Jack Wilshere Showing Signs of Working His Way Back to the Arsenal First Team

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Jack Wilshere’s career has been impacted by highs as much as it has been by lows. Some of his work for Arsenal and England has been absolutely supreme, something evidenced by the fact that his UEFA Champions League performance against Barcelona, all the way back in 2011, has taken on something approaching mythical status. Yet the fact that it has taken on that status also speaks to the lowpoints of his career, as if that match was some indication of what he could’ve been if not for the many injuries he has endured over the previous few seasons.

The player himself, of course, has not control over the perceptions of others, and the good news for him is that, as of now, he’s fit and and on the way back to full match sharpness. The signs have been good, and after years in the footballing wilderness, following several significant fitness troubles and an only acceptable loan spell at Bournemouth, he’s now re-emerging at Arsenal. He’s still yet to make an appearance in the Premier League, but he has now started in both the League Cup and the UEFA Europa League, and in the latter, his performance against BATE Borisov illustrated that he hasn’t lost too much from his game.

The quick feet are still there, as are the sharp one-twos and the swift changes of direction. The pigeon-toed gait and the stocky frame also remain, and all of these things to combine to create the unique style of play that unquestionably belongs to Wilshere. Indeed, when he does things like he did in the 9th minute against BATE, it brings back memories of Wilshere at his best.

The way he picked up possession in a left-of-centre location, before playing a neat one-two with Olivier Giroud, had shades of Arsenal’s now-famous goal, shown below, against Norwich City. He then turned on the jets to steeply accelerate between two BATE defenders, and he followed that with a deft chip into the goalmouth. Theo Walcott deflected it into Denis Scherbitski, BATE’s goalkeeper, but then did enough to score from the ensuing rebound. Walcott’s finish wasn’t all that impressive, but there’s no doubting that Wilshere’s lead-up play had a lovely flowing quality to it.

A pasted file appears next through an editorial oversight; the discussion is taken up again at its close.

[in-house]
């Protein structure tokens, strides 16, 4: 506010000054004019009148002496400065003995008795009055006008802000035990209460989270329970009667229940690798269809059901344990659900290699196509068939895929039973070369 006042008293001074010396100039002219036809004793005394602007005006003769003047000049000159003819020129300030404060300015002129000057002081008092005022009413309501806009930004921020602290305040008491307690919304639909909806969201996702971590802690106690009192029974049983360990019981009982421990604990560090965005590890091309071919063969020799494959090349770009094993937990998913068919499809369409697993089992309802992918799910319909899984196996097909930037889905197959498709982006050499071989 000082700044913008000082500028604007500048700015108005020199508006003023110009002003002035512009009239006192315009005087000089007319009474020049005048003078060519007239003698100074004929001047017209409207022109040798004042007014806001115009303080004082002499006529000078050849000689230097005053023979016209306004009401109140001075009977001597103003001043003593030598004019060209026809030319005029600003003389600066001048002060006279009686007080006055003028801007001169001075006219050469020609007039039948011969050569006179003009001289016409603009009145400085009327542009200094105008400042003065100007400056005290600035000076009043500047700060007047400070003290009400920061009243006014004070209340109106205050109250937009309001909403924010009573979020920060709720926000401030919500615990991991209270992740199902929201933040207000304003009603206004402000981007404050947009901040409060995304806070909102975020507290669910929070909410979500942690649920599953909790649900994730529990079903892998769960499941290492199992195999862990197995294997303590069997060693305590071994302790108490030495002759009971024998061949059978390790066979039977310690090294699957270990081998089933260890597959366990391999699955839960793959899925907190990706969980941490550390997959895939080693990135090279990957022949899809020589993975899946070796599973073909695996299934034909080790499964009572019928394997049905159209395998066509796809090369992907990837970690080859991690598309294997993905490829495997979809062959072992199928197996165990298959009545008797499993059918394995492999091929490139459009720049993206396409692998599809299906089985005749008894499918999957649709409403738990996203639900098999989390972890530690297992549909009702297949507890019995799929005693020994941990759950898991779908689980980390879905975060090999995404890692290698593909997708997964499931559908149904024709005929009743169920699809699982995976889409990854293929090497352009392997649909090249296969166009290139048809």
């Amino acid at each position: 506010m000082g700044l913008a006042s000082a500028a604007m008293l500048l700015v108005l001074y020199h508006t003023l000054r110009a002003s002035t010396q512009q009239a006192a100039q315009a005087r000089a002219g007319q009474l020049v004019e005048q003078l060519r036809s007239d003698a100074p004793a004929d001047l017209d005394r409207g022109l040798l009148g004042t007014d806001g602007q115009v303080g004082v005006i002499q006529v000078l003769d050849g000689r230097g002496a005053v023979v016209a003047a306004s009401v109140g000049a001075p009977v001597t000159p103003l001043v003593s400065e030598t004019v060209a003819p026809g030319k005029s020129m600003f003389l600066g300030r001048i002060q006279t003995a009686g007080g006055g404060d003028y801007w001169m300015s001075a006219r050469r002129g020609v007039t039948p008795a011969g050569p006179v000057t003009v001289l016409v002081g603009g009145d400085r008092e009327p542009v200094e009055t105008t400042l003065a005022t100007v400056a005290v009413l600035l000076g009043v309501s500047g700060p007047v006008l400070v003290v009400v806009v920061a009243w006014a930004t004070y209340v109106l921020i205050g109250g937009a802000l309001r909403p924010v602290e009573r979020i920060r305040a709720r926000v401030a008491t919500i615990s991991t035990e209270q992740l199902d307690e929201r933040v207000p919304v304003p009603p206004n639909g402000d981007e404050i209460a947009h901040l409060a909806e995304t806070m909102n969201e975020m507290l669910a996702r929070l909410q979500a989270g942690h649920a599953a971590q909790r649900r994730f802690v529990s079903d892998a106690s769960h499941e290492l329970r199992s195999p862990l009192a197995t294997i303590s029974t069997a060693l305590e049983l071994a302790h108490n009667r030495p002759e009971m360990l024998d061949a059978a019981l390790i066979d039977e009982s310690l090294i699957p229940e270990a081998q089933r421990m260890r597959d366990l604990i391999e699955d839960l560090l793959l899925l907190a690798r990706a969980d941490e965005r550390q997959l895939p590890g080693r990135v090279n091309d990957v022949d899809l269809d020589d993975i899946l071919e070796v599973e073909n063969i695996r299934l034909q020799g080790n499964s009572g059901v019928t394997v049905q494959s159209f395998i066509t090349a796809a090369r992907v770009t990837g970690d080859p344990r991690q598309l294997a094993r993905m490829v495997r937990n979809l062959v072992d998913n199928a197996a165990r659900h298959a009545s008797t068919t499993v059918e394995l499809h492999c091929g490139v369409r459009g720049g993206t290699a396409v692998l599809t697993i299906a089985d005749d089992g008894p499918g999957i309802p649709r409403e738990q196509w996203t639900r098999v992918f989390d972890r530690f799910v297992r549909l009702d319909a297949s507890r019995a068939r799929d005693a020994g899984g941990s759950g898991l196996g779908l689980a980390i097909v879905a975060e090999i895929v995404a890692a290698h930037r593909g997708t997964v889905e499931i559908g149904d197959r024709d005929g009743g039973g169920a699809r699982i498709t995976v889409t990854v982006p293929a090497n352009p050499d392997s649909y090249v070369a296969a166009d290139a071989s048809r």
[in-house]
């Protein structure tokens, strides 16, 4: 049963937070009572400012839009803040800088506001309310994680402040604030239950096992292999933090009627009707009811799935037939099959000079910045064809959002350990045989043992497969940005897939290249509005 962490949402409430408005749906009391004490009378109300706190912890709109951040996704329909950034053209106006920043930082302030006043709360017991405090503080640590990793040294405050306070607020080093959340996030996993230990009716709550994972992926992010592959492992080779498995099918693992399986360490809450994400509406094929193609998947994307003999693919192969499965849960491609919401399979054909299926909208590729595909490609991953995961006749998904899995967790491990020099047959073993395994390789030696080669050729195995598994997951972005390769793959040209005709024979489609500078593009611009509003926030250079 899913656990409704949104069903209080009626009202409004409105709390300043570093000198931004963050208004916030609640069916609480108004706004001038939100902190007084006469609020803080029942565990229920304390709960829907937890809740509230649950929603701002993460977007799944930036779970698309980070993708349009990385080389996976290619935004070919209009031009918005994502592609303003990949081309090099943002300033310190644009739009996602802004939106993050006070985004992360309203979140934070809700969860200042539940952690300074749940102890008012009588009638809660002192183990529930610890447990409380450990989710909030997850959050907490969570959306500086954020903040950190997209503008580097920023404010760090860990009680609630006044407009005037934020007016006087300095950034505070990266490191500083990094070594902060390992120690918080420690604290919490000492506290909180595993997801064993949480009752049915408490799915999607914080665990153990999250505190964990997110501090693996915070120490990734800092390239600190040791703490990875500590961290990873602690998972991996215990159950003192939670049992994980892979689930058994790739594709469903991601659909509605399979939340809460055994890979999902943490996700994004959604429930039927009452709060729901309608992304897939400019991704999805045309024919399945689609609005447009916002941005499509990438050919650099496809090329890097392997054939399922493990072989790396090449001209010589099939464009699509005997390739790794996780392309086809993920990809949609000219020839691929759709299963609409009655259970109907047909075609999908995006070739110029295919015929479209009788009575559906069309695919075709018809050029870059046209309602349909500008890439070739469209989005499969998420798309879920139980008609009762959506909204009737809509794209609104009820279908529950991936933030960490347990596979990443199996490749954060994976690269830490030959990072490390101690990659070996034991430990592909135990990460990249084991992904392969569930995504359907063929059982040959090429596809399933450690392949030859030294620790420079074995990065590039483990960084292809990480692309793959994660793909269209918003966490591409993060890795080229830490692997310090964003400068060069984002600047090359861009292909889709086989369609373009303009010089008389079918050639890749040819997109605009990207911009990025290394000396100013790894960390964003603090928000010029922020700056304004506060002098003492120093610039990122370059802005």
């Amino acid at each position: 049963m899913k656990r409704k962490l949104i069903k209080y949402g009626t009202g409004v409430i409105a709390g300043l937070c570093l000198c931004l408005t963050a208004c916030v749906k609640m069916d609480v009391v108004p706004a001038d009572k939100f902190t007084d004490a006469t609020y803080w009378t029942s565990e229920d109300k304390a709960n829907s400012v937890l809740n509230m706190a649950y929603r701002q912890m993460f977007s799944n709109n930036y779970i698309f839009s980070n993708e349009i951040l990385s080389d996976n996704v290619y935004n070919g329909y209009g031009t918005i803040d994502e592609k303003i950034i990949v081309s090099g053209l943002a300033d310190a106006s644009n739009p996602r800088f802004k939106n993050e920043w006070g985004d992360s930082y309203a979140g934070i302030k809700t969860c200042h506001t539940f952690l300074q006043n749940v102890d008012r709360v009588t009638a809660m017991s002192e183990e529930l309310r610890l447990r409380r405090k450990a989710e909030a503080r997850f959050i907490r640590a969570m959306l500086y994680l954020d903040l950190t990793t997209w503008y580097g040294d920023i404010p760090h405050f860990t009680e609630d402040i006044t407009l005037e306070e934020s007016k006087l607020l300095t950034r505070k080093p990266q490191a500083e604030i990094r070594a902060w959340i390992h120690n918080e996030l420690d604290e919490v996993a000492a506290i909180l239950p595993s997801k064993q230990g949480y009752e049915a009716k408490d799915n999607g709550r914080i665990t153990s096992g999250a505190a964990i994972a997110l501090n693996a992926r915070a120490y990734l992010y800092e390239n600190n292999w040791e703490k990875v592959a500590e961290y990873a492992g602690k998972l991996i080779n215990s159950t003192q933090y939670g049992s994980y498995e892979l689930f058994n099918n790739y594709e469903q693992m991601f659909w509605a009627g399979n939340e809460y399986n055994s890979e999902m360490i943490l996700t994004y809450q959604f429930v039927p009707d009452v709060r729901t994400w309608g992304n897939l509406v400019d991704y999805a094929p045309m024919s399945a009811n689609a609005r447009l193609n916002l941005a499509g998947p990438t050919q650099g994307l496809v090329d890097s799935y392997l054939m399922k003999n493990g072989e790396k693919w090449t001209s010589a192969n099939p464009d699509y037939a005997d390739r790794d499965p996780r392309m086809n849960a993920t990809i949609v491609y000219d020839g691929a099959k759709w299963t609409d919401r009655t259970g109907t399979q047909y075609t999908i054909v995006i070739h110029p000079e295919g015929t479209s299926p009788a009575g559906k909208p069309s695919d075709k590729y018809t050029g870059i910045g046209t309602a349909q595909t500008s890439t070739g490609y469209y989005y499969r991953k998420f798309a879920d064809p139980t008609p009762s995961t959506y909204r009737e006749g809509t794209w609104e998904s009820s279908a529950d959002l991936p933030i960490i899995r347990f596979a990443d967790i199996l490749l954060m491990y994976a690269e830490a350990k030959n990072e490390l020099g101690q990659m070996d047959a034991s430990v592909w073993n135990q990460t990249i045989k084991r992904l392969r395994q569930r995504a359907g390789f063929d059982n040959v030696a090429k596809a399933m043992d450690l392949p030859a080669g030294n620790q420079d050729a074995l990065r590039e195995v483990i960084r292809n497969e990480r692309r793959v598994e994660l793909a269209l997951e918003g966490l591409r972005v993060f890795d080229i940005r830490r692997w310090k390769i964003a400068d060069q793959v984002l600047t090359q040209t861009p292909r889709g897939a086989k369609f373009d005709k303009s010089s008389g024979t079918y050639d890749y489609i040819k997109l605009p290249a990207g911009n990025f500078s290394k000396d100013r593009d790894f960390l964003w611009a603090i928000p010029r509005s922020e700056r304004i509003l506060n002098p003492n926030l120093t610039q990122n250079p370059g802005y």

Crucially, it also had something that Wilshere’s boss, Arsene Wenger, feels is crucial to his game. “He needs this little burst to get away from people because he can turn the game forward,” the Frenchman said. “If you can turn the game forward you need your legs to get you out of the pressure. That will come back for him, I believe.”

Wenger went on to suggest that, in training, that burst is indeed coming back, and the way Wilshere breezed beyond two defenders to tee-up his teammate against BATE backs up that assertion. Importantly, the player himself also feels the same way. “I always hear the boss say it is my first five-metre burst, when I receive the ball and to get away from defenders,” Wilshere said. “I feel that’s getting better and better each day.”

To go along with that, Wilshere believes that his fitness levels are “probably the best they’ve ever been.” This is something can only help his recovery, as there have been times when he’s looked rather immobile on his path back to Arsenal’s first team. Now, though, those troubles appear to be mostly behind him, and when you throw in the fact that his first two Europa League appearances have seen him generate an impressive 91% passing accuracy rating, there are certainly strong indications that he’s returning to form.

Arsenal’s next match, against FK Crvena Zvezda in the Europa League, should give Wilshere yet another opportunity to convince Wenger that he’s ready to go. He’s on the right path in terms of match fitness and match sharpness, and although that “little burst” might still be a work in progress, it is at least there to some degree. Add in all of the doubt surrounding Alexis Sanchez and Mesut Ozil, whose contracts are expiring, and there could even be some openings in Arsenal’s starting group sooner rather than later. Who knows, another impressive performance might show Wenger that Wilshere, who was an unused substitute in Arsenal’s 2-1 loss to Watford over the weekend, is in the shape required to contribute in the league. Then, of course, there is the potential for Wilshere to earn a recall to the England national team, something which could be on the cards given the lack of creativity on offer in that side.

For now, however, Wilshere needs to focus on what’s in front of him, and as it stands, that’s Europa League football. That can be his gateway back to the biggest stages available to him at Arsenal, and despite the fact he still has some work ahead of him, he’s well on the way. Hopefully for both Wilshere and for Arsenal, the 25-year-old isn’t too far away from bringing some more highs to the table.